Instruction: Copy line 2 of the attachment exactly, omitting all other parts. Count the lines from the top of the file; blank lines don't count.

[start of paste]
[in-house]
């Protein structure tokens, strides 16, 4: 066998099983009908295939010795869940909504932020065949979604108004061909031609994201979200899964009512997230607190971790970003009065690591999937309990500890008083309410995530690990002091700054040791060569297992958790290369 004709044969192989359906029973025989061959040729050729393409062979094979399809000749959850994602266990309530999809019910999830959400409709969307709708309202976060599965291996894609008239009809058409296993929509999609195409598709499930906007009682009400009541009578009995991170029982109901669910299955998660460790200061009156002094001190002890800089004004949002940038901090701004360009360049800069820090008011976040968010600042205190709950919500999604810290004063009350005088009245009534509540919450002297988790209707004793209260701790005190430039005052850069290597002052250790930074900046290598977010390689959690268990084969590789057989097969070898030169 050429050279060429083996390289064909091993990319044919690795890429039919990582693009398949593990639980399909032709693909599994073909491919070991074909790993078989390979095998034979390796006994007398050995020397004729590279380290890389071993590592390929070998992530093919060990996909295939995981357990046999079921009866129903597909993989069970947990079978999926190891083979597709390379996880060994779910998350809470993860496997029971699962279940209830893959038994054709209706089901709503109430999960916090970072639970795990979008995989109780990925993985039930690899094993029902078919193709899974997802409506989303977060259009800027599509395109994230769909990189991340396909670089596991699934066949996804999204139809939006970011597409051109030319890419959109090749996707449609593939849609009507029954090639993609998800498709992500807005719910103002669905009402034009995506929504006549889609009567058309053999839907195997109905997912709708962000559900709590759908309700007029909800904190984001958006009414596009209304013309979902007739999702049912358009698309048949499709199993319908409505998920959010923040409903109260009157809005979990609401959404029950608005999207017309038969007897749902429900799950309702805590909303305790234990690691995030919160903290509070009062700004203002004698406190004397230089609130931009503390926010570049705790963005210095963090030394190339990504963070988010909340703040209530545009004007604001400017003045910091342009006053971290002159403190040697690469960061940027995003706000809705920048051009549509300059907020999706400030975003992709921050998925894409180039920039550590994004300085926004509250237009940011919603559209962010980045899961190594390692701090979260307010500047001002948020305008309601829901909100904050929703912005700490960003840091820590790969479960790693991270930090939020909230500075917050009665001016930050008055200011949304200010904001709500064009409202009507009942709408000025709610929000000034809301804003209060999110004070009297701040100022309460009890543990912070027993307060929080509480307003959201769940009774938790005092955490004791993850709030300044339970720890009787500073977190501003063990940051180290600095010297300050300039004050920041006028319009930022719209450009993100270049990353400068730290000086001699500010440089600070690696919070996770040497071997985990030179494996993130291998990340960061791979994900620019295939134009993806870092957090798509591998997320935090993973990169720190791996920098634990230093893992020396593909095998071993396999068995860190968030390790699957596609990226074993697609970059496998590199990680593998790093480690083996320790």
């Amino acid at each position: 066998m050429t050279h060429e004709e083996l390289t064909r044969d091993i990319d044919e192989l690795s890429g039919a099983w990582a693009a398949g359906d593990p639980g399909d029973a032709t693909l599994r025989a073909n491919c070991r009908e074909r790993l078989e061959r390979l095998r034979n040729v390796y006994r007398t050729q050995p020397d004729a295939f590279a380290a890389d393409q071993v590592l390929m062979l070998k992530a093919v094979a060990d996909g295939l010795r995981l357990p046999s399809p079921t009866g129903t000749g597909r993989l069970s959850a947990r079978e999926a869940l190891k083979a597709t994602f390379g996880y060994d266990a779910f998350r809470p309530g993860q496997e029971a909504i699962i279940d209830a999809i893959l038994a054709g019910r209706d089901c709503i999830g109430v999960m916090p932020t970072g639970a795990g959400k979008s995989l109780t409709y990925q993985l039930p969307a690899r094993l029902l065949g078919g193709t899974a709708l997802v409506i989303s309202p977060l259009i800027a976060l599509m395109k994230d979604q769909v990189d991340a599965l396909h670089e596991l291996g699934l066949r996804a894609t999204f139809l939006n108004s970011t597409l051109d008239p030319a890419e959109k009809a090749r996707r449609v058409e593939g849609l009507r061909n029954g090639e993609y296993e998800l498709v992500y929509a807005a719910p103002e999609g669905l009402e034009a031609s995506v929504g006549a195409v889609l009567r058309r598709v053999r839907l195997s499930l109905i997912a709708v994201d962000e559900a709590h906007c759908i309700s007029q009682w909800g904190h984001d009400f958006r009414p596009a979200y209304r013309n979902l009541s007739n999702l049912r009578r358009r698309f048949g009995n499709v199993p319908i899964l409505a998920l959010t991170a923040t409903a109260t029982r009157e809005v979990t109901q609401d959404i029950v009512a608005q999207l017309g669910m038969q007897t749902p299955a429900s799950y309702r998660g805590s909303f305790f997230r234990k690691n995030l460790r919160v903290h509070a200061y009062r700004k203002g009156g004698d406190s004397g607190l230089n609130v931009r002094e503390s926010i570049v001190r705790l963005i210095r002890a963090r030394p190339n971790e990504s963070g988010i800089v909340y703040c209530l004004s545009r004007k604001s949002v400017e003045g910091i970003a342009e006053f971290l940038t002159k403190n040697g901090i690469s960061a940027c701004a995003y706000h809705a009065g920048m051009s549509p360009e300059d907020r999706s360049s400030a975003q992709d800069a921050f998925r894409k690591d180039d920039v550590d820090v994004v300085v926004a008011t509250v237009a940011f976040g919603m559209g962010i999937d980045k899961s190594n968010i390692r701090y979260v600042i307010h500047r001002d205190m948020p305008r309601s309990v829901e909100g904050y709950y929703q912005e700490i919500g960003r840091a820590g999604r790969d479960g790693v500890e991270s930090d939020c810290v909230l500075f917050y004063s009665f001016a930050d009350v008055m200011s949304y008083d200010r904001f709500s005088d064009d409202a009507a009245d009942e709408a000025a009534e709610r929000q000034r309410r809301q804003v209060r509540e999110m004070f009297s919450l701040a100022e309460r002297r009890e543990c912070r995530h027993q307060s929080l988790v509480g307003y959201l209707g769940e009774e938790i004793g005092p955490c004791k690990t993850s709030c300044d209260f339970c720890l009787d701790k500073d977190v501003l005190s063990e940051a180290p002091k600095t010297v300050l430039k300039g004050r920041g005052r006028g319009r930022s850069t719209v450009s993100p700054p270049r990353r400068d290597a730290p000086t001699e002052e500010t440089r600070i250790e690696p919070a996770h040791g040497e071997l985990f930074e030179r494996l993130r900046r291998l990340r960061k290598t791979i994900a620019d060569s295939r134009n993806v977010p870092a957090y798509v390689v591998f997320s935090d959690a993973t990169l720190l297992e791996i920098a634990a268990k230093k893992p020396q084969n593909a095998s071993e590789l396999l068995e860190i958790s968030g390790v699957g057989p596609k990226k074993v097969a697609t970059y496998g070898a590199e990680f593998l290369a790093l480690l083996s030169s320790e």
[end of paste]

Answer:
């Protein structure tokens, strides 16, 4: 066998099983009908295939010795869940909504932020065949979604108004061909031609994201979200899964009512997230607190971790970003009065690591999937309990500890008083309410995530690990002091700054040791060569297992958790290369 004709044969192989359906029973025989061959040729050729393409062979094979399809000749959850994602266990309530999809019910999830959400409709969307709708309202976060599965291996894609008239009809058409296993929509999609195409598709499930906007009682009400009541009578009995991170029982109901669910299955998660460790200061009156002094001190002890800089004004949002940038901090701004360009360049800069820090008011976040968010600042205190709950919500999604810290004063009350005088009245009534509540919450002297988790209707004793209260701790005190430039005052850069290597002052250790930074900046290598977010390689959690268990084969590789057989097969070898030169 050429050279060429083996390289064909091993990319044919690795890429039919990582693009398949593990639980399909032709693909599994073909491919070991074909790993078989390979095998034979390796006994007398050995020397004729590279380290890389071993590592390929070998992530093919060990996909295939995981357990046999079921009866129903597909993989069970947990079978999926190891083979597709390379996880060994779910998350809470993860496997029971699962279940209830893959038994054709209706089901709503109430999960916090970072639970795990979008995989109780990925993985039930690899094993029902078919193709899974997802409506989303977060259009800027599509395109994230769909990189991340396909670089596991699934066949996804999204139809939006970011597409051109030319890419959109090749996707449609593939849609009507029954090639993609998800498709992500807005719910103002669905009402034009995506929504006549889609009567058309053999839907195997109905997912709708962000559900709590759908309700007029909800904190984001958006009414596009209304013309979902007739999702049912358009698309048949499709199993319908409505998920959010923040409903109260009157809005979990609401959404029950608005999207017309038969007897749902429900799950309702805590909303305790234990690691995030919160903290509070009062700004203002004698406190004397230089609130931009503390926010570049705790963005210095963090030394190339990504963070988010909340703040209530545009004007604001400017003045910091342009006053971290002159403190040697690469960061940027995003706000809705920048051009549509300059907020999706400030975003992709921050998925894409180039920039550590994004300085926004509250237009940011919603559209962010980045899961190594390692701090979260307010500047001002948020305008309601829901909100904050929703912005700490960003840091820590790969479960790693991270930090939020909230500075917050009665001016930050008055200011949304200010904001709500064009409202009507009942709408000025709610929000000034809301804003209060999110004070009297701040100022309460009890543990912070027993307060929080509480307003959201769940009774938790005092955490004791993850709030300044339970720890009787500073977190501003063990940051180290600095010297300050300039004050920041006028319009930022719209450009993100270049990353400068730290000086001699500010440089600070690696919070996770040497071997985990030179494996993130291998990340960061791979994900620019295939134009993806870092957090798509591998997320935090993973990169720190791996920098634990230093893992020396593909095998071993396999068995860190968030390790699957596609990226074993697609970059496998590199990680593998790093480690083996320790």